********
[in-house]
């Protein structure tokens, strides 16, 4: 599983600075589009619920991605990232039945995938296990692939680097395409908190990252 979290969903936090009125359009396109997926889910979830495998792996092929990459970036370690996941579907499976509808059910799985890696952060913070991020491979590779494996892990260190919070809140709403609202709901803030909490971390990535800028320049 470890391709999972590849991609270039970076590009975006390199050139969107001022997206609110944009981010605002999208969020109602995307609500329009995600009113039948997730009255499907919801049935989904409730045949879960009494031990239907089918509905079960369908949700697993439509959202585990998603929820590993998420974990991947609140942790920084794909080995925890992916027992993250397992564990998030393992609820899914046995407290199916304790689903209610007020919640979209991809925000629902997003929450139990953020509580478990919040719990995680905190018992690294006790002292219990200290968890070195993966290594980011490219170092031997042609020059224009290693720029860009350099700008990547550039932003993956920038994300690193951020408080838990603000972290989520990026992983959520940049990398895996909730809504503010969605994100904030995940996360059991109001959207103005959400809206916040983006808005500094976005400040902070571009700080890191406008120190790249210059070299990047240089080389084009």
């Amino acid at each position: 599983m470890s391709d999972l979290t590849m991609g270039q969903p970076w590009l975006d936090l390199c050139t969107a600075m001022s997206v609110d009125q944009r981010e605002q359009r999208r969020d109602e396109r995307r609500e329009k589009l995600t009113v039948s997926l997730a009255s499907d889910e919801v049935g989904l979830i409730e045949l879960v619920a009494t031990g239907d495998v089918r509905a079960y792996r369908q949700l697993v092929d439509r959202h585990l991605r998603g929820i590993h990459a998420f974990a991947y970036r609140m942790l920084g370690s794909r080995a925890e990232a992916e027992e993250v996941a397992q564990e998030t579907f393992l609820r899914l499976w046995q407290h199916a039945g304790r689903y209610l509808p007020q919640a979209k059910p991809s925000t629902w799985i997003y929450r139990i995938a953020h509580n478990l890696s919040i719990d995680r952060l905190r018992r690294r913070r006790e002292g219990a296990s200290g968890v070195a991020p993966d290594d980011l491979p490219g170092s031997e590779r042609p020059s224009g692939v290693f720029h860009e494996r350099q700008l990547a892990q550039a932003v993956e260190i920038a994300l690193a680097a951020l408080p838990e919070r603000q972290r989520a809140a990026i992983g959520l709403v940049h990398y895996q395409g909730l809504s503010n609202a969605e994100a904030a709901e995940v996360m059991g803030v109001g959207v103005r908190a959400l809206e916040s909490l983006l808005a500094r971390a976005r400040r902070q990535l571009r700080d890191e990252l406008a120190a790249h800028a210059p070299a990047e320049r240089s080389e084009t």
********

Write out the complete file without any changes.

[in-house]
């Protein structure tokens, strides 16, 4: 599983600075589009619920991605990232039945995938296990692939680097395409908190990252 979290969903936090009125359009396109997926889910979830495998792996092929990459970036370690996941579907499976509808059910799985890696952060913070991020491979590779494996892990260190919070809140709403609202709901803030909490971390990535800028320049 470890391709999972590849991609270039970076590009975006390199050139969107001022997206609110944009981010605002999208969020109602995307609500329009995600009113039948997730009255499907919801049935989904409730045949879960009494031990239907089918509905079960369908949700697993439509959202585990998603929820590993998420974990991947609140942790920084794909080995925890992916027992993250397992564990998030393992609820899914046995407290199916304790689903209610007020919640979209991809925000629902997003929450139990953020509580478990919040719990995680905190018992690294006790002292219990200290968890070195993966290594980011490219170092031997042609020059224009290693720029860009350099700008990547550039932003993956920038994300690193951020408080838990603000972290989520990026992983959520940049990398895996909730809504503010969605994100904030995940996360059991109001959207103005959400809206916040983006808005500094976005400040902070571009700080890191406008120190790249210059070299990047240089080389084009």
């Amino acid at each position: 599983m470890s391709d999972l979290t590849m991609g270039q969903p970076w590009l975006d936090l390199c050139t969107a600075m001022s997206v609110d009125q944009r981010e605002q359009r999208r969020d109602e396109r995307r609500e329009k589009l995600t009113v039948s997926l997730a009255s499907d889910e919801v049935g989904l979830i409730e045949l879960v619920a009494t031990g239907d495998v089918r509905a079960y792996r369908q949700l697993v092929d439509r959202h585990l991605r998603g929820i590993h990459a998420f974990a991947y970036r609140m942790l920084g370690s794909r080995a925890e990232a992916e027992e993250v996941a397992q564990e998030t579907f393992l609820r899914l499976w046995q407290h199916a039945g304790r689903y209610l509808p007020q919640a979209k059910p991809s925000t629902w799985i997003y929450r139990i995938a953020h509580n478990l890696s919040i719990d995680r952060l905190r018992r690294r913070r006790e002292g219990a296990s200290g968890v070195a991020p993966d290594d980011l491979p490219g170092s031997e590779r042609p020059s224009g692939v290693f720029h860009e494996r350099q700008l990547a892990q550039a932003v993956e260190i920038a994300l690193a680097a951020l408080p838990e919070r603000q972290r989520a809140a990026i992983g959520l709403v940049h990398y895996q395409g909730l809504s503010n609202a969605e994100a904030a709901e995940v996360m059991g803030v109001g959207v103005r908190a959400l809206e916040s909490l983006l808005a500094r971390a976005r400040r902070q990535l571009r700080d890191e990252l406008a120190a790249h800028a210059p070299a990047e320049r240089s080389e084009t």